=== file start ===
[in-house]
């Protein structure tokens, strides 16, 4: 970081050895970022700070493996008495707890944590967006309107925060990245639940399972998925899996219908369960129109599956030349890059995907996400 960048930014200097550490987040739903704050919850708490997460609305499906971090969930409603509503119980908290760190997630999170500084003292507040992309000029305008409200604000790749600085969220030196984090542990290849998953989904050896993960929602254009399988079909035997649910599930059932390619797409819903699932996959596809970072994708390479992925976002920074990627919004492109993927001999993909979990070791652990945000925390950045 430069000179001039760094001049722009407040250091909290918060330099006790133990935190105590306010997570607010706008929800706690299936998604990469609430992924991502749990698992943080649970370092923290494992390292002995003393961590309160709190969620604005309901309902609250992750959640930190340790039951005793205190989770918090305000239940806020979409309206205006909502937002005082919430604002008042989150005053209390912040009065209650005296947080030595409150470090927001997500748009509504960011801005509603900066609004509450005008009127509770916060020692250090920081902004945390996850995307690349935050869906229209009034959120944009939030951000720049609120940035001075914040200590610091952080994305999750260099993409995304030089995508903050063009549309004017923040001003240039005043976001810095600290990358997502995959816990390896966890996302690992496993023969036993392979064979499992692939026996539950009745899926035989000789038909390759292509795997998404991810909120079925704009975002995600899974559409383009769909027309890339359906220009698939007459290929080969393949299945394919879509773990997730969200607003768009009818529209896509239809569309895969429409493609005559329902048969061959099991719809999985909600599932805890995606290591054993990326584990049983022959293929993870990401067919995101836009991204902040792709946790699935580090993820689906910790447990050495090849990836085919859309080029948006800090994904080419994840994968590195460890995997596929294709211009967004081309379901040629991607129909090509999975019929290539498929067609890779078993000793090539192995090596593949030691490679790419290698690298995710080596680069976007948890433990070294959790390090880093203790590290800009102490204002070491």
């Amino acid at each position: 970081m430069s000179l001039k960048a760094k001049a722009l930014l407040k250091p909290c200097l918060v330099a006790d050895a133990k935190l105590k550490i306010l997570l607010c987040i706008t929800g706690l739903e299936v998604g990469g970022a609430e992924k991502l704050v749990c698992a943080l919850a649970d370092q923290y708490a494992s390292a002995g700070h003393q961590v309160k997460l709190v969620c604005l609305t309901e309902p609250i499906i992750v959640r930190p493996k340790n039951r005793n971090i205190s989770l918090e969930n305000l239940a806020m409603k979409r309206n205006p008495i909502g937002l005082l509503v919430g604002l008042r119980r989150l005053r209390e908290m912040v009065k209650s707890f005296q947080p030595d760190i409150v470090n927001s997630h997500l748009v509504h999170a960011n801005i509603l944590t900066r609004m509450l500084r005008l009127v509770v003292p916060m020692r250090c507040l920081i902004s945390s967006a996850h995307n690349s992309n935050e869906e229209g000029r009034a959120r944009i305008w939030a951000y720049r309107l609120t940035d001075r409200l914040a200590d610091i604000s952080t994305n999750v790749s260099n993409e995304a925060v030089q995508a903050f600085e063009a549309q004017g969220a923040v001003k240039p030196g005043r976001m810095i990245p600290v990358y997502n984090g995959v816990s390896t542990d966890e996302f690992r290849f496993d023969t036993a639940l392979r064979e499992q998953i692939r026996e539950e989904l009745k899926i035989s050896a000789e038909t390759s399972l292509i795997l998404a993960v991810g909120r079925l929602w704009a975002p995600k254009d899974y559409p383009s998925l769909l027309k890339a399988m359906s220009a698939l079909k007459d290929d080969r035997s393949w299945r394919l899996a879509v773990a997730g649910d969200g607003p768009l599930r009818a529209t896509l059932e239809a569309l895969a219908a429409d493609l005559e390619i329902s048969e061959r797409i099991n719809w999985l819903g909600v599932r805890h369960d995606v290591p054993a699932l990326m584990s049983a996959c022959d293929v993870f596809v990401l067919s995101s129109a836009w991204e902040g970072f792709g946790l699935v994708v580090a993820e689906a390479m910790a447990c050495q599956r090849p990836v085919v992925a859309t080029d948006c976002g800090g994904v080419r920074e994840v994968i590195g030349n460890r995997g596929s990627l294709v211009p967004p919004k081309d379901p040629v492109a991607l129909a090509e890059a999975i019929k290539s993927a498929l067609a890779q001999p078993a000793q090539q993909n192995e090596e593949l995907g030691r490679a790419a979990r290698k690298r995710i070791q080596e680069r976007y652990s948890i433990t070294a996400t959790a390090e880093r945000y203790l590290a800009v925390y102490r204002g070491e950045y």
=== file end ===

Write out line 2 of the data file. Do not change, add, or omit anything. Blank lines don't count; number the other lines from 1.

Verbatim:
């Protein structure tokens, strides 16, 4: 970081050895970022700070493996008495707890944590967006309107925060990245639940399972998925899996219908369960129109599956030349890059995907996400 960048930014200097550490987040739903704050919850708490997460609305499906971090969930409603509503119980908290760190997630999170500084003292507040992309000029305008409200604000790749600085969220030196984090542990290849998953989904050896993960929602254009399988079909035997649910599930059932390619797409819903699932996959596809970072994708390479992925976002920074990627919004492109993927001999993909979990070791652990945000925390950045 430069000179001039760094001049722009407040250091909290918060330099006790133990935190105590306010997570607010706008929800706690299936998604990469609430992924991502749990698992943080649970370092923290494992390292002995003393961590309160709190969620604005309901309902609250992750959640930190340790039951005793205190989770918090305000239940806020979409309206205006909502937002005082919430604002008042989150005053209390912040009065209650005296947080030595409150470090927001997500748009509504960011801005509603900066609004509450005008009127509770916060020692250090920081902004945390996850995307690349935050869906229209009034959120944009939030951000720049609120940035001075914040200590610091952080994305999750260099993409995304030089995508903050063009549309004017923040001003240039005043976001810095600290990358997502995959816990390896966890996302690992496993023969036993392979064979499992692939026996539950009745899926035989000789038909390759292509795997998404991810909120079925704009975002995600899974559409383009769909027309890339359906220009698939007459290929080969393949299945394919879509773990997730969200607003768009009818529209896509239809569309895969429409493609005559329902048969061959099991719809999985909600599932805890995606290591054993990326584990049983022959293929993870990401067919995101836009991204902040792709946790699935580090993820689906910790447990050495090849990836085919859309080029948006800090994904080419994840994968590195460890995997596929294709211009967004081309379901040629991607129909090509999975019929290539498929067609890779078993000793090539192995090596593949030691490679790419290698690298995710080596680069976007948890433990070294959790390090880093203790590290800009102490204002070491």